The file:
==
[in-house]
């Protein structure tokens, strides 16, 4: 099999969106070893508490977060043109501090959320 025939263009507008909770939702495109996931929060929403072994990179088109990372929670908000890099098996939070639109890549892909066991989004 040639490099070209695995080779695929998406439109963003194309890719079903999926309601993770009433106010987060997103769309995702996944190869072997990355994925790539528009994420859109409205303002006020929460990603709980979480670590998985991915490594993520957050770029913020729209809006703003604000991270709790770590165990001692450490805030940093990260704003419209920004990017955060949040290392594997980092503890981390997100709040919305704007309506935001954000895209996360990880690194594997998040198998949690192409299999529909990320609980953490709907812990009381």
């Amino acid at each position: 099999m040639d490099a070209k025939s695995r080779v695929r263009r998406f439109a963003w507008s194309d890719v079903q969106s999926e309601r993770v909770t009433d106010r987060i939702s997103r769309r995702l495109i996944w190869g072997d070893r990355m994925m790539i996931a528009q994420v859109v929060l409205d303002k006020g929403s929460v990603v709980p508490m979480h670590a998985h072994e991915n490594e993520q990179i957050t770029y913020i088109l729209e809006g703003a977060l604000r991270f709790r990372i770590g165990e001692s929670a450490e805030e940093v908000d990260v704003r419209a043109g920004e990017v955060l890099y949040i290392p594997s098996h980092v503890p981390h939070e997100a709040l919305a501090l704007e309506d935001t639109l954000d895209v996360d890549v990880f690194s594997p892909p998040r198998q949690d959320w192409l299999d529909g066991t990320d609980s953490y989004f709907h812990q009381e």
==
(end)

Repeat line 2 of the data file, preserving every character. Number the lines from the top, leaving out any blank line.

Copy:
């Protein structure tokens, strides 16, 4: 099999969106070893508490977060043109501090959320 025939263009507008909770939702495109996931929060929403072994990179088109990372929670908000890099098996939070639109890549892909066991989004 040639490099070209695995080779695929998406439109963003194309890719079903999926309601993770009433106010987060997103769309995702996944190869072997990355994925790539528009994420859109409205303002006020929460990603709980979480670590998985991915490594993520957050770029913020729209809006703003604000991270709790770590165990001692450490805030940093990260704003419209920004990017955060949040290392594997980092503890981390997100709040919305704007309506935001954000895209996360990880690194594997998040198998949690192409299999529909990320609980953490709907812990009381």